A theoretical and experimental investigation of drop motion in rotating fluids is presented. The theory describing the vertical on-axis translation of an axisymmetric rigid body through a rapidly rotating low-viscosity fluid is extended to the case of a buoyant deformable fluid drop of arbitrary viscosity. In the case that inertial and viscous effects are negligible within the bulk external flow, motions are constrained to be two-dimensional in compliance with the Taylor-Proudman theorem, and the rising drop is circumscribed by a Taylor column. Calculations for the drop shape and rise speed decouple, so that theoretical predictions for both are obtained analytically. Drop shapes are set by a balance between centrifugal and interfacial tension forces, and correspond to the family of prolate ellipsoids which would arise in the absence of drop translation. In the case of a drop rising through an unbounded fluid, the Taylor column is dissipated at a distance determined by the outer fluid viscosity, and the rise speed corresponds to that of an identically shaped rigid body. In the case of a drop rising through a sufficiently shallow plane layer of fluid, the Taylor column extends to the boundaries. In such bounded systems, the rise speed depends further on the fluid and drop viscosities, which together prescribe the efficiency of the Ekman transport over the drop and container surfaces. A set of complementary experiments is also presented, which illustrate the effects of drop viscosity on steady drop motion in bounded rotating systems. The experimental results provide qualitative agreement with the theoretical predictions; in particular, the poloidal circulation observed inside low-viscosity drops is consistent with the presence of a double Ekman layer at the interface, and is opposite to that expected to arise in non-rotating systems. The steady rise speeds observed are larger than those predicted theoretically owing to the persistence of finite inertial effects.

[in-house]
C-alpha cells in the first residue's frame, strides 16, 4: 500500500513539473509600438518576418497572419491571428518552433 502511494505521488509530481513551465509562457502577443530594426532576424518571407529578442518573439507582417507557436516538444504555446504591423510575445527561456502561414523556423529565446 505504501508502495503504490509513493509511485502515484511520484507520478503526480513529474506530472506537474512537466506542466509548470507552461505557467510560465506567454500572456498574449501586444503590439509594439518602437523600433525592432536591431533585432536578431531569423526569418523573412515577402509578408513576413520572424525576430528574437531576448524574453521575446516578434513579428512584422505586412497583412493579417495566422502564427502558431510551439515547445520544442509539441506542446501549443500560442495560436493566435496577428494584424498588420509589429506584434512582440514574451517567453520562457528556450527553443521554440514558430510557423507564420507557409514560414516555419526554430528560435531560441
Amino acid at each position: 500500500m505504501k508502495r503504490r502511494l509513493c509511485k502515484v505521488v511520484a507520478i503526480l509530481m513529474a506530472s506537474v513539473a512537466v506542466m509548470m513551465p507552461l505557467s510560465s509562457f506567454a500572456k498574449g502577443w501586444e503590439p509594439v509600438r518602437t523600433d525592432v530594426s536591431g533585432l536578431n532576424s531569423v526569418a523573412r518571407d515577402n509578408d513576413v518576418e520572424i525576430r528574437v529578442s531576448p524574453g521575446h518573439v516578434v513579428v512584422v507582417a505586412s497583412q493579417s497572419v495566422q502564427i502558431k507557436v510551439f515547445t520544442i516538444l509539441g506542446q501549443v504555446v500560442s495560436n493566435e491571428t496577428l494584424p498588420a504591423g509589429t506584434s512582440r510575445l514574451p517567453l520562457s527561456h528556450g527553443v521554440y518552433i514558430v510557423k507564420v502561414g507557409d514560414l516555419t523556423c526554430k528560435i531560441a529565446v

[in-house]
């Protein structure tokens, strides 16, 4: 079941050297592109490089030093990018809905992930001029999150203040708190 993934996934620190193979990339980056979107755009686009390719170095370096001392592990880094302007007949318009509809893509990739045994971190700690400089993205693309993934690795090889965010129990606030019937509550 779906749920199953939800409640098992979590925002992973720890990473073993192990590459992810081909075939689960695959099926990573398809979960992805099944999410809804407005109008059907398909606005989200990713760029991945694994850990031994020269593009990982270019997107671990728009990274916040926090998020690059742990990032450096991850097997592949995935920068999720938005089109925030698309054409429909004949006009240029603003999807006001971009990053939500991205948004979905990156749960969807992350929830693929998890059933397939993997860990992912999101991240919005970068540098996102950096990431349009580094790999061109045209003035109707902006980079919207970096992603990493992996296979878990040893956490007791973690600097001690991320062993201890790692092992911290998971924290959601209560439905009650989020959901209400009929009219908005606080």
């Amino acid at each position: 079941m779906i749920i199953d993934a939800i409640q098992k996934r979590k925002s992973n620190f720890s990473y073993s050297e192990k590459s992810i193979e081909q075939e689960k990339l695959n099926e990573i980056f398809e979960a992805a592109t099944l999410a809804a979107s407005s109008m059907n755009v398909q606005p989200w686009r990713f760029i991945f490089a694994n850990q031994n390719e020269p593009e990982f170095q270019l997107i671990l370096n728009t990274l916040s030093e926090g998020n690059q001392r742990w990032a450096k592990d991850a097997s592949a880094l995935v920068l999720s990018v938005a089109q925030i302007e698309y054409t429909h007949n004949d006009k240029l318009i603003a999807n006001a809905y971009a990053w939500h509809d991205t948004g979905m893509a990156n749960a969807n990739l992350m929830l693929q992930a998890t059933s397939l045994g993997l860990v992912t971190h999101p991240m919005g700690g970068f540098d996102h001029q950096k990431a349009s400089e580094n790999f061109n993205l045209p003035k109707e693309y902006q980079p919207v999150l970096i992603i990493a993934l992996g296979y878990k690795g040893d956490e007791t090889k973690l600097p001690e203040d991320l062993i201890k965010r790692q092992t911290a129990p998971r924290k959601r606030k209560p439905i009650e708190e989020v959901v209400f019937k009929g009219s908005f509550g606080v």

All Science Journal Classification (ASJC) codes
- Condensed Matter Physics
- Mechanics of Materials
- Mechanical Engineering